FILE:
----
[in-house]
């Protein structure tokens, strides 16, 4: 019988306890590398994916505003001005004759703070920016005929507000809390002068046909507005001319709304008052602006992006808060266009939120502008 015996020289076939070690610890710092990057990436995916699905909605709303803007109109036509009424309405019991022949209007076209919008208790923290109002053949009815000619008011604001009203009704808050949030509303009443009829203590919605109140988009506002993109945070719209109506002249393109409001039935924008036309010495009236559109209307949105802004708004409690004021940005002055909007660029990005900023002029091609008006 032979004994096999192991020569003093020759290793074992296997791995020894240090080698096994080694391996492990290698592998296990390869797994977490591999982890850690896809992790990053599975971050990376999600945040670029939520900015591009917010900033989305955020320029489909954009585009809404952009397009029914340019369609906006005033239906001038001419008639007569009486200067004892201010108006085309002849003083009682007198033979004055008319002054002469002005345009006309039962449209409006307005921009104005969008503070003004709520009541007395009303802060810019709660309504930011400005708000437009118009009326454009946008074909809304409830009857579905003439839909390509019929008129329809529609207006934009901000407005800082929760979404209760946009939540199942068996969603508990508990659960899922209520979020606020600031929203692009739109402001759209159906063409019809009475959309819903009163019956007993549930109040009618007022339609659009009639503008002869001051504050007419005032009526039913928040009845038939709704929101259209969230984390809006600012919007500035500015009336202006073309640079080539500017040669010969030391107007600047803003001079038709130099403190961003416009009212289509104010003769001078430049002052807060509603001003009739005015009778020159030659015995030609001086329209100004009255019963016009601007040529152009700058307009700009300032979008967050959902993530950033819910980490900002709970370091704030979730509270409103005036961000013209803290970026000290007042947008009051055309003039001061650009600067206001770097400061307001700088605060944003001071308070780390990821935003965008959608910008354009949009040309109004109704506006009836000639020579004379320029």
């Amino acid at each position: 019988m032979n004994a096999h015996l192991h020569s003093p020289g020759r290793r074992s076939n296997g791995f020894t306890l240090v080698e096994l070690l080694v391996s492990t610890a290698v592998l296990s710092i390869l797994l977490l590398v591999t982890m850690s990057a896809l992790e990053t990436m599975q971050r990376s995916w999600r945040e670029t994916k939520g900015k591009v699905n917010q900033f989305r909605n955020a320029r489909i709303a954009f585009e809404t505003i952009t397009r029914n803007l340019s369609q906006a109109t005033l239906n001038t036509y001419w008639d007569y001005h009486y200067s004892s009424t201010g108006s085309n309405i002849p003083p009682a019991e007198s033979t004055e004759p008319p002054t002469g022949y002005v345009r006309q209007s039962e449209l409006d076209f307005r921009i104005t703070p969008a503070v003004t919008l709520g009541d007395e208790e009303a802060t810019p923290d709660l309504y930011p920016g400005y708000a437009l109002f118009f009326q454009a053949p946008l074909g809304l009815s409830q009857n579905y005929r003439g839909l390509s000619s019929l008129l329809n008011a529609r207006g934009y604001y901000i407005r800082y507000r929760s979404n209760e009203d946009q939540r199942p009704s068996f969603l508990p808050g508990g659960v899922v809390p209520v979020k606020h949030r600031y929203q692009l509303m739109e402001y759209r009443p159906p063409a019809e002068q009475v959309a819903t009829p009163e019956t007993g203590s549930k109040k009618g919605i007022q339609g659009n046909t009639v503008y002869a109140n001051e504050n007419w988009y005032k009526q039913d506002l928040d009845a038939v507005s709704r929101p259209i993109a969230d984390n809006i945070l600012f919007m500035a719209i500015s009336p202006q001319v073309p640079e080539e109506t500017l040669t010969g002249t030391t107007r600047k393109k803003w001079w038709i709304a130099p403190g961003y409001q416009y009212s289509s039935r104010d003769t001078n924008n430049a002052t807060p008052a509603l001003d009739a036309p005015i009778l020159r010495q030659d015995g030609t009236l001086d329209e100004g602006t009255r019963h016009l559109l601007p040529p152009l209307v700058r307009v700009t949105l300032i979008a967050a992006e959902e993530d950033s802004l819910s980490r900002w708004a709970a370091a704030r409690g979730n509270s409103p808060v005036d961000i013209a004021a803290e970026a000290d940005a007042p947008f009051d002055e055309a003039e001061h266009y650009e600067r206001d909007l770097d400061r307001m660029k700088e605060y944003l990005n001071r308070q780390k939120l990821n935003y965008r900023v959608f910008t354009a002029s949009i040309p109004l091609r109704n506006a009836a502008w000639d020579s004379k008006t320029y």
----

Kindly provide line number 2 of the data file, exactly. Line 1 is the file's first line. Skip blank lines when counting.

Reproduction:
């Protein structure tokens, strides 16, 4: 019988306890590398994916505003001005004759703070920016005929507000809390002068046909507005001319709304008052602006992006808060266009939120502008 015996020289076939070690610890710092990057990436995916699905909605709303803007109109036509009424309405019991022949209007076209919008208790923290109002053949009815000619008011604001009203009704808050949030509303009443009829203590919605109140988009506002993109945070719209109506002249393109409001039935924008036309010495009236559109209307949105802004708004409690004021940005002055909007660029990005900023002029091609008006 032979004994096999192991020569003093020759290793074992296997791995020894240090080698096994080694391996492990290698592998296990390869797994977490591999982890850690896809992790990053599975971050990376999600945040670029939520900015591009917010900033989305955020320029489909954009585009809404952009397009029914340019369609906006005033239906001038001419008639007569009486200067004892201010108006085309002849003083009682007198033979004055008319002054002469002005345009006309039962449209409006307005921009104005969008503070003004709520009541007395009303802060810019709660309504930011400005708000437009118009009326454009946008074909809304409830009857579905003439839909390509019929008129329809529609207006934009901000407005800082929760979404209760946009939540199942068996969603508990508990659960899922209520979020606020600031929203692009739109402001759209159906063409019809009475959309819903009163019956007993549930109040009618007022339609659009009639503008002869001051504050007419005032009526039913928040009845038939709704929101259209969230984390809006600012919007500035500015009336202006073309640079080539500017040669010969030391107007600047803003001079038709130099403190961003416009009212289509104010003769001078430049002052807060509603001003009739005015009778020159030659015995030609001086329209100004009255019963016009601007040529152009700058307009700009300032979008967050959902993530950033819910980490900002709970370091704030979730509270409103005036961000013209803290970026000290007042947008009051055309003039001061650009600067206001770097400061307001700088605060944003001071308070780390990821935003965008959608910008354009949009040309109004109704506006009836000639020579004379320029």